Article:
How to Make a Hanging Terrarium From a Candle Holder

Some people plant vegetable gardens. Others might invest in a spot of landscaping. I like to make hanging DIY terrariums out of candle holders.   Just add succulents that have been spray-painted hot pink, plop them in neon gravel, and paint them a turquoise chevron home.

Terrarium made from a hanging candle holder by Jennifer Perkins

Up-Cycled Planter Ideas – Candle Holders and Beyond

I’m all about the air plants and succulents. Who isn’t?  I love a cute DIY planter just as much as the plants themselves.  Almost anything can become a planter, even a hanging candle holder.  A few of my other favorites include…

If it will sit still long enough there is a really good chance that it will end up with a plant in it around my house.  I don’t even use candles so this hanging candle holder was destined for another life.

Terrarium-in-progress

Supplies for Making a DIY Terrarium Out of a Candle Holder

  • Hanging Candle Holder (mine came from World Market)
  • Gallery Glass Paint
  • Paint Brush
  • Chevron Shape Tape
  • Pliers
  • Glue
  • Gravel
  • Plant
Pliers

Prepping The Candle Holder To Become a Planter

The first thing I needed to do was remove the small tray inside the glass hanger where the candle would have been. I used pliers and wire clippers to remove and discard the tray.

Gluing

Seal the Planter

The glass candle holder was not sealed, so I knew that water would leak out. I thought I might hang my terrarium inside, so I needed to fix this problem. I used a clear glue on the inside and outside seams of the terrarium.

Allow this to dry overnight. (If you want to hang your planter outside, skip this step.)

Masking-tape-on-terrarium

Prepare for Painting Pattern

Next, using Shape Tape (which comes in several different patterns for painting your walls), I wrapped my terrarium entirely.  Feel free to create your own stencils or free hand a pattern.

Stenciled hanging terrarium

Paint Planter With Gallery Glass

When all the tape was in place, I used several coats of Gallery Glass paint. Gallery Glass will dry transparent, so it’s perfect for glass. If you prefer an opaque design, most craft paint will work on glass. I applied my Gallery Glass with a sponge brush, allowing for drying time in between coats.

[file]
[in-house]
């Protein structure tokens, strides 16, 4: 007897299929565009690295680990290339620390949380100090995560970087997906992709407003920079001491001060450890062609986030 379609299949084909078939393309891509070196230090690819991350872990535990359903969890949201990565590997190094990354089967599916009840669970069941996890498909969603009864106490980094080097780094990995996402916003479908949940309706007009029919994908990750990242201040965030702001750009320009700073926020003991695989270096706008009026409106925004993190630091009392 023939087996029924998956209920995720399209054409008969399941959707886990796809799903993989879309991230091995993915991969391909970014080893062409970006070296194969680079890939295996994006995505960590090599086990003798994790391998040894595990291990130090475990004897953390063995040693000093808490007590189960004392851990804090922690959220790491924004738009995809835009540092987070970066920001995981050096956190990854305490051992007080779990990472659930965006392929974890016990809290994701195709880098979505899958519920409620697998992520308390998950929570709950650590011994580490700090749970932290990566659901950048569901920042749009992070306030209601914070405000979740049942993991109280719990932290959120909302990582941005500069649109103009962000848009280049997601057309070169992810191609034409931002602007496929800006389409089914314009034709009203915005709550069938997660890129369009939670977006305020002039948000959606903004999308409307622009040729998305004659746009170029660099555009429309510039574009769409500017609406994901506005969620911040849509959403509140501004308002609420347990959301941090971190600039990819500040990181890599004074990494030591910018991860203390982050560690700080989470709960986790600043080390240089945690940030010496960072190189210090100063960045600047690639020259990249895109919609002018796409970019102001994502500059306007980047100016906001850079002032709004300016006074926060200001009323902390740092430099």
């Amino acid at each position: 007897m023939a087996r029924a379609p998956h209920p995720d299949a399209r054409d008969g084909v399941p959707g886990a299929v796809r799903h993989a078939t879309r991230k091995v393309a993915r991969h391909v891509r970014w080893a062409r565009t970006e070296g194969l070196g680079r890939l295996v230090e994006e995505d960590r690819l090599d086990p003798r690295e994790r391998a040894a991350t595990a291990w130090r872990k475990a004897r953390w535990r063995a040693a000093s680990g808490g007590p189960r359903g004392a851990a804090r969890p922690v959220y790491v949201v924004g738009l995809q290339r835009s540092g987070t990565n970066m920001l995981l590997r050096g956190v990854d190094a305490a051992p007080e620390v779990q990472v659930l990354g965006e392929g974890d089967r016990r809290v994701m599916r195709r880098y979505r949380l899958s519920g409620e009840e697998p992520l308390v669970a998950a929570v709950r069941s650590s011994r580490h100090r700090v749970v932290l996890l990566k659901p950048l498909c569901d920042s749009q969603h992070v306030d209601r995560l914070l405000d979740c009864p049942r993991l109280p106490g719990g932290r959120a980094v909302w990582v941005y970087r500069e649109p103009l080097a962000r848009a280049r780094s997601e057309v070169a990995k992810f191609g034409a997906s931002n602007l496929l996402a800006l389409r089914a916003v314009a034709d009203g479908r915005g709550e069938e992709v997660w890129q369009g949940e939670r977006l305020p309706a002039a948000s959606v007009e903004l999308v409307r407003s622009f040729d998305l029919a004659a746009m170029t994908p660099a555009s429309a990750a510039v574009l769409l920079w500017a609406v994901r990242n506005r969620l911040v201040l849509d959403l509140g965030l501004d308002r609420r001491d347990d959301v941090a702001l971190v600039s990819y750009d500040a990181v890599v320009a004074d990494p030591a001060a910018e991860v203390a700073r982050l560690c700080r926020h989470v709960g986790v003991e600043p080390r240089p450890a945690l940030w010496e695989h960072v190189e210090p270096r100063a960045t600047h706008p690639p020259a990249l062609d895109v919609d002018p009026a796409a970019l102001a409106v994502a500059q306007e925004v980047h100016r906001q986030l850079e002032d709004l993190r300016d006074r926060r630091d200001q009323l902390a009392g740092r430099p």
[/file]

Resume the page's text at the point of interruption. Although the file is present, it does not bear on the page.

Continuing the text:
Once the Gallery Glass was dry, I removed my Shape Tape. I must admit that I had to use an Exacto knife to cut the paint away from the tape. I think this was because I did not allow for enough “curing time.” Sometimes reading the manufacturer’s instructions pays off. Who knew?

Terrarium-with-succulent

Add Your Plant

Next, I needed to choose the right plant. I knew I wanted to stick with my air plant or succulent theme. When I rolled up to my local Wally World and spied their amazing painted plants, I knew this was the one. For the record, they have teal and gold, too. Yes, they are alive. Yes, it is slightly weird to paint plants. Yes, they are STILL alive.

I filled the bottom half of my new terrarium with a mixture of cactus potting soil and neon yellow aquarium gravel. I popped my hot pink plant in and watered well (not a single leak).

Colorful stenciled glass terrarium by Jennifer Perkins

Almost anything can become a planter if you really want it to.  Including candle holders.  Before you go here are a few more ideas to get you inspired!

 

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5 Responses to “How to Make a Hanging Terrarium From a Candle Holder”

  1. Lorena

    Very pretty, thank you for sharing your tutorial. I love using items for upcycled projects.
    I was wondering how a succulent is painted? I love them and would love even more to see them with a dash of color, I’m wondering what kind of paint is safe to use?

    Reply

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